If you have access to a commercial sized oven, and you are producing portions of more than 12 or so, you are probably using what are called Hotel Pans, or Steam Table pans. These pans are the workhorse of large-scale cooking, and for serving if you have access to a Steam Table or refrigerated. But, they are also ideal for many prep and transport situations, whether you are working with commercial cooking and serving equipment or not.
Hotel Pans can be purchased from local and internet food service suppliers, including Sams Club, WebstaurantStore.com, and local restaurant supply shops.
Various brands offer re-enforced rims and corners with impact-resistant designs that prevent denting and bending. Changing the angles on pans’ edges and corners allows manufacturers to increase the strength without having to thicken the metal itself. These result in more expensive pans, but provide enough of a quality difference to make the additional cost worthwhile for many chefs. Some corner designs are also better for pouring.
Manufacturers also offer anti-jamming elements – ‘tapered edges or lugs that prevent pans from sticking together when stacked-allowing easier storage and ending the pan tug-of-war that no one has time for when preparing for service.
Plastic pans are available in clear or black polycarbonate or amber or black polysulfone. Polycarbonate pans can withstand dishwasher temperatures, but not the higher heat of a steam table or oven, so are best used for storage or at cold stations. Polysulfone pans, or PSU, can handle up to 375°F, but should be used in convection rather than traditional ovens, as hot spots can damage them.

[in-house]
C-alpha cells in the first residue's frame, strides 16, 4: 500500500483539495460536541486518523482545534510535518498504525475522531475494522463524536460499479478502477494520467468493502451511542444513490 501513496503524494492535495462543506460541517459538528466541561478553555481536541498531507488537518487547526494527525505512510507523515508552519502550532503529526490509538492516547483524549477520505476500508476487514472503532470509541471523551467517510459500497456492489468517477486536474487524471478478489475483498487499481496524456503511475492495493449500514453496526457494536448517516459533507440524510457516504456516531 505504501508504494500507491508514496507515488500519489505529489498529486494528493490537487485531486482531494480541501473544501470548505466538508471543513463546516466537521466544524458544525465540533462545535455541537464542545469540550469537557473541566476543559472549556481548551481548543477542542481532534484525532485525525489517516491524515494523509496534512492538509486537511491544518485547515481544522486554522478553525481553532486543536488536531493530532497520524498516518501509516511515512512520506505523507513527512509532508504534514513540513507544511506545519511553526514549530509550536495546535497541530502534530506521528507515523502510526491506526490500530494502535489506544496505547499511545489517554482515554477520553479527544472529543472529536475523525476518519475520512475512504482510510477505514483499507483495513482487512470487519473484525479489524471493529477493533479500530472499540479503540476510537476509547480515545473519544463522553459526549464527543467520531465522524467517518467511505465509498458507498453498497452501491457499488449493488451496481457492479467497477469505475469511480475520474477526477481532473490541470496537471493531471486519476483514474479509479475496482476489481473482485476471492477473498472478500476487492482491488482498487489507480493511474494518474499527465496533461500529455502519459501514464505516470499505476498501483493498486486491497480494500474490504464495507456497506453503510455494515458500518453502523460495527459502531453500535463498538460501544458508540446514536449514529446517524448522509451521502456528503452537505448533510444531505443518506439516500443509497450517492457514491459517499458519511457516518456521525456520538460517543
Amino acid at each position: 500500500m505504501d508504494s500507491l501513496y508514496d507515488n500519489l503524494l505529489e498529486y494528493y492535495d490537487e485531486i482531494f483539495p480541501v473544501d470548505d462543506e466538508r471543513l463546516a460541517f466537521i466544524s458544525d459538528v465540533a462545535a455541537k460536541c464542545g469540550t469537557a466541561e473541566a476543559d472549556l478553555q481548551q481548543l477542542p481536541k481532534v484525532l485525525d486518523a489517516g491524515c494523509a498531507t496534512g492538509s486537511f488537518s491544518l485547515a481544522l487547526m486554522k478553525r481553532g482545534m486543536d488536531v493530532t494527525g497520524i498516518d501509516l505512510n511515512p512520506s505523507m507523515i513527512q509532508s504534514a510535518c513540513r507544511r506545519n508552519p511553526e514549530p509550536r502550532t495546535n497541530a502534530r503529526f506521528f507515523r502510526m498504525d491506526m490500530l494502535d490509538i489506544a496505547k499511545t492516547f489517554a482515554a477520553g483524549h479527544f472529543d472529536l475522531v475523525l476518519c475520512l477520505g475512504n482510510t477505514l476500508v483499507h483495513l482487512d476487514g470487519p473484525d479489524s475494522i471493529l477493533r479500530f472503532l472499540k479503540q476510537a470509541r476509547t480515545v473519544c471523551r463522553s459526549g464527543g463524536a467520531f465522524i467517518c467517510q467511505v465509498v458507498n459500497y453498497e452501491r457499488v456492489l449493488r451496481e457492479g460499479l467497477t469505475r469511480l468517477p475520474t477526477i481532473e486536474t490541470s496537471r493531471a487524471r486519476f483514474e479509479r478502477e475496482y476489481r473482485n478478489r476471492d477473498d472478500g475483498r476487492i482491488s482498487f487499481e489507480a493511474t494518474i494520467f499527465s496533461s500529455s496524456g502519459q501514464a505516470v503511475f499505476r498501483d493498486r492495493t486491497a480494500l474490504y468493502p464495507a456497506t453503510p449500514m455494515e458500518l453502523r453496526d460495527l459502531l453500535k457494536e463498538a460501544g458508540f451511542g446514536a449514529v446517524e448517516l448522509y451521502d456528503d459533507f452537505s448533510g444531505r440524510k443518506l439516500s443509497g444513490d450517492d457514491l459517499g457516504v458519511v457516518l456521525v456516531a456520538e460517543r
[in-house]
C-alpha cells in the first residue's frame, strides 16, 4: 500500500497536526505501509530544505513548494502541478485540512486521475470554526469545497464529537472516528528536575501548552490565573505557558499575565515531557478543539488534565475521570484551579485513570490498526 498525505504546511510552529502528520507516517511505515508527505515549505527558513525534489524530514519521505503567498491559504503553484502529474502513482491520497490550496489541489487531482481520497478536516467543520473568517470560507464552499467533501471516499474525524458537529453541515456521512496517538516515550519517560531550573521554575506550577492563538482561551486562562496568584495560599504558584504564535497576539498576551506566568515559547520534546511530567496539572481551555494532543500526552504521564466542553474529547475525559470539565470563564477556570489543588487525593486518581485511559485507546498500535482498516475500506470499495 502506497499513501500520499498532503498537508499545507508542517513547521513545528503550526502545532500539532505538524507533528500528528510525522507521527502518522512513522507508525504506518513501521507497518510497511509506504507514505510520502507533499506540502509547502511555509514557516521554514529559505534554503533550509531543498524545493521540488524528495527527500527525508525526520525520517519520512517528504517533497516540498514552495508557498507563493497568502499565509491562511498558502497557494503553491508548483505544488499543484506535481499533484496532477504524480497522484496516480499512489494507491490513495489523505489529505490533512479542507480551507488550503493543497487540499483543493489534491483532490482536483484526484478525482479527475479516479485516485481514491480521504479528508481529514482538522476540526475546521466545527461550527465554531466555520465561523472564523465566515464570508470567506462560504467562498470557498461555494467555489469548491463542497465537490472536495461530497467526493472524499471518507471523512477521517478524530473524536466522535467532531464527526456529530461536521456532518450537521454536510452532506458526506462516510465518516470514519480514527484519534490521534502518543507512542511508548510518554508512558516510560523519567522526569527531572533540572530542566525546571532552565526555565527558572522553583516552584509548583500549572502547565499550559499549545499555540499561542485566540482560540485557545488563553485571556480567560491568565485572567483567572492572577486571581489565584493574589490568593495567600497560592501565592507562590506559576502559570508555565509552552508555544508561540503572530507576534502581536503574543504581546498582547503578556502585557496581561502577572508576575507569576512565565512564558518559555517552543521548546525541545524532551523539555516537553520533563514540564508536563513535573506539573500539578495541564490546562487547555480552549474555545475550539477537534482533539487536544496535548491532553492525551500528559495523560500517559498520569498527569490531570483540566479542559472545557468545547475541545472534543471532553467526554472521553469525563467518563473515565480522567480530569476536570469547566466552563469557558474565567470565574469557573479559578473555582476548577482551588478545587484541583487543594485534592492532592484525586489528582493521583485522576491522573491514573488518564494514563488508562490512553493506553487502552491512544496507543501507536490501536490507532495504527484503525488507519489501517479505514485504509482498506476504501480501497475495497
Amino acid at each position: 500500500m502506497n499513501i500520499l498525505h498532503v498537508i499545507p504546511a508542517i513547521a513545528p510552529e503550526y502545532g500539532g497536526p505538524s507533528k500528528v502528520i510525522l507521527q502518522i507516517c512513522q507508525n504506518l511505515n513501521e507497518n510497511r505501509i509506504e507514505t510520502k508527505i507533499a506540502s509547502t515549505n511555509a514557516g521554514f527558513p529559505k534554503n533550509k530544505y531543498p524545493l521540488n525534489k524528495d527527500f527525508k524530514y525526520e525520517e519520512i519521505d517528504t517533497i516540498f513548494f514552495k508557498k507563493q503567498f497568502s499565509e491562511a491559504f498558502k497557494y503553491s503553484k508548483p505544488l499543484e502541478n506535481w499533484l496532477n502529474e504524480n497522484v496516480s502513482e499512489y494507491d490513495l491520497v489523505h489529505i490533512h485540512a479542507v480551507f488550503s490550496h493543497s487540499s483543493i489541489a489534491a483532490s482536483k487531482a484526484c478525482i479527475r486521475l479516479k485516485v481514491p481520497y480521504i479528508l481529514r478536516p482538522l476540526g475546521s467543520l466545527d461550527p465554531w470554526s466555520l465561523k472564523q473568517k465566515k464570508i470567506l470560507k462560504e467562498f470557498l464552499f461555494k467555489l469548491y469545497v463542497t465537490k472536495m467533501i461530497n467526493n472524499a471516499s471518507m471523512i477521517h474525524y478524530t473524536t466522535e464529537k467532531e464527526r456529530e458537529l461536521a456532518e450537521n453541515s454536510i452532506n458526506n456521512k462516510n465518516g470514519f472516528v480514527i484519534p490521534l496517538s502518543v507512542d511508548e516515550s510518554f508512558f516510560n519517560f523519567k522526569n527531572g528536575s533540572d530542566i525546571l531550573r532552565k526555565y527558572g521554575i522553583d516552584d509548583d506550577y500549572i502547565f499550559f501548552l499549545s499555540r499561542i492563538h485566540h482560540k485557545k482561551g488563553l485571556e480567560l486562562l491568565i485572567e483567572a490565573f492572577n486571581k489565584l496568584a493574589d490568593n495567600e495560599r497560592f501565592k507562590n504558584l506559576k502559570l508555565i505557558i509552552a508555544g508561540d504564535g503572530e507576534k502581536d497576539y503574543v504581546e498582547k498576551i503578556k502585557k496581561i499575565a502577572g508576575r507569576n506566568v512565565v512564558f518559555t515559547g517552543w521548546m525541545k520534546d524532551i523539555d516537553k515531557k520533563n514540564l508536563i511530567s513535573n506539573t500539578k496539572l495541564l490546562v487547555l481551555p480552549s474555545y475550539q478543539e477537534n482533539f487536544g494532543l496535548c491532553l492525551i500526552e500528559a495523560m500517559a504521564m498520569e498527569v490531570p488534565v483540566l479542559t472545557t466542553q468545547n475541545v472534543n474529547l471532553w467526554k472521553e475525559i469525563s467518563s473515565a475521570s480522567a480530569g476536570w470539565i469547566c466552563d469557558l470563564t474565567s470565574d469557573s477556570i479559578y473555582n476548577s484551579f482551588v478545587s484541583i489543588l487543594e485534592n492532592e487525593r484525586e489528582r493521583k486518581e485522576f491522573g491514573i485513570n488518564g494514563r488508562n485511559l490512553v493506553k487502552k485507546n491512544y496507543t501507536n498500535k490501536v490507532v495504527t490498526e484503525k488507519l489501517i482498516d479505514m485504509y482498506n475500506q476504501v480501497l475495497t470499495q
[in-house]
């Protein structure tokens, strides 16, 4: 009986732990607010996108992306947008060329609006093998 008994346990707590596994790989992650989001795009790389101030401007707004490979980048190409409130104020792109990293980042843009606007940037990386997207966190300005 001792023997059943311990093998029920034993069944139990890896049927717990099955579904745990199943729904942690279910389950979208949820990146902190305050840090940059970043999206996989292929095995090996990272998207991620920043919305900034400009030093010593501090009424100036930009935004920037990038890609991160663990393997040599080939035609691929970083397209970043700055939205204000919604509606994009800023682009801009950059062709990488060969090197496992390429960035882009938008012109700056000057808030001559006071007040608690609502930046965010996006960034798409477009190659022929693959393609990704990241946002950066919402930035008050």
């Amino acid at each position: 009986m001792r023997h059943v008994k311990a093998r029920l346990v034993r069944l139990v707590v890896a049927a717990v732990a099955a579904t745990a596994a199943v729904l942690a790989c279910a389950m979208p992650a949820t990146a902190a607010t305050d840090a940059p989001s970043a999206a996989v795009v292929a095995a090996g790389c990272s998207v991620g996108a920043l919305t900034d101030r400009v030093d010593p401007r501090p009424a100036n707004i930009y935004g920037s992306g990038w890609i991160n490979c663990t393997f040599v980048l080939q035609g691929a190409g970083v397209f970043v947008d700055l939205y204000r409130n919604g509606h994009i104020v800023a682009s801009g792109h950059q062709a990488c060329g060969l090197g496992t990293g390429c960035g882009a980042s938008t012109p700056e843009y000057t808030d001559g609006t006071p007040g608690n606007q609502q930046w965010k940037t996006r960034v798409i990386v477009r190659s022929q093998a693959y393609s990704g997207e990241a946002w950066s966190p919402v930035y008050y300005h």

Major brands in steam table pans include:
Steam tables generally have 2, 4, or more wells or bays. Generally speaking, the size of a steam table well is always the same. Each bay is fitted with a water bath pan that is very deep. And, it is into these water pans that the Steam Table pans go. The various pans sizes are designed to fit together, in various configurations, like puzzle pieces into a single well.
If you are just using hotel pans or various sizes for prep and storage, these configurations won’t really matter. But, if you are serving in a steam table, you will eventually be interested in having a variety of sizes. This Steam Table Pan Layout chart is a very helpful visual reference to how you can fit the pans together. Why do you need more shapes and depths for your steam table? The first big reason is if you have more items on your buffet menu than you have slots for in you steam table. Suppose, for example, that you have a four-bay steam table, and your menu for your Wednesday Night Dinner is a Tex-Mex feast with Chicken Enchiladas, Cheese Enchiladas, Refried Beans, Spanish Rice, and Black Beans. These five items won’t fit into four full-size steam table pans. You would do well do use two 1/2 pans for the two bean selections, or potentially a half pan for the black beans and a 1/2 pan for the cheese enchiladas. Generally when you start incorporating fractional pans, you will want those pans to be deep, so that you get more into the smaller footprint.
Fellowship Dinner, Catering, Buffet